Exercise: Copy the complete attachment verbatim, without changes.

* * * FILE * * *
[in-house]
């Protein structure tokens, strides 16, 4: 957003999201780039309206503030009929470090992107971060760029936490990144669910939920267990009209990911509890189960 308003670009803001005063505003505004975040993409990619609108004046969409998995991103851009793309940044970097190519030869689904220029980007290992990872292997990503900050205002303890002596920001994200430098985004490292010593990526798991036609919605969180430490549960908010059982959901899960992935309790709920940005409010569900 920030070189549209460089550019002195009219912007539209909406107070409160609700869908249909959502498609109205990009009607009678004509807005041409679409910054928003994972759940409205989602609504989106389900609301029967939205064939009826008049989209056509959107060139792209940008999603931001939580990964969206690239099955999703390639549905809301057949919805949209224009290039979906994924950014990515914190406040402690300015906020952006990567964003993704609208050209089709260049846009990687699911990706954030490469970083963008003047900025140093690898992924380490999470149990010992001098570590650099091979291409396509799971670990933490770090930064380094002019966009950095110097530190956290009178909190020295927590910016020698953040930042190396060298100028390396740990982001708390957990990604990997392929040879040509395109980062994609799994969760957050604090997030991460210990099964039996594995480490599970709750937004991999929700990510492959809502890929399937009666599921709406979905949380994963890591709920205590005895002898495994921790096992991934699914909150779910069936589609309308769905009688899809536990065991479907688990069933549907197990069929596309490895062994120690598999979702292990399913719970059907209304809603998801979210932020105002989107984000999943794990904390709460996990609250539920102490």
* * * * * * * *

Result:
[in-house]
């Protein structure tokens, strides 16, 4: 957003999201780039309206503030009929470090992107971060760029936490990144669910939920267990009209990911509890189960 308003670009803001005063505003505004975040993409990619609108004046969409998995991103851009793309940044970097190519030869689904220029980007290992990872292997990503900050205002303890002596920001994200430098985004490292010593990526798991036609919605969180430490549960908010059982959901899960992935309790709920940005409010569900 920030070189549209460089550019002195009219912007539209909406107070409160609700869908249909959502498609109205990009009607009678004509807005041409679409910054928003994972759940409205989602609504989106389900609301029967939205064939009826008049989209056509959107060139792209940008999603931001939580990964969206690239099955999703390639549905809301057949919805949209224009290039979906994924950014990515914190406040402690300015906020952006990567964003993704609208050209089709260049846009990687699911990706954030490469970083963008003047900025140093690898992924380490999470149990010992001098570590650099091979291409396509799971670990933490770090930064380094002019966009950095110097530190956290009178909190020295927590910016020698953040930042190396060298100028390396740990982001708390957990990604990997392929040879040509395109980062994609799994969760957050604090997030991460210990099964039996594995480490599970709750937004991999929700990510492959809502890929399937009666599921709406979905949380994963890591709920205590005895002898495994921790096992991934699914909150779910069936589609309308769905009688899809536990065991479907688990069933549907197990069929596309490895062994120690598999979702292990399913719970059907209304809603998801979210932020105002989107984000999943794990904390709460996990609250539920102490």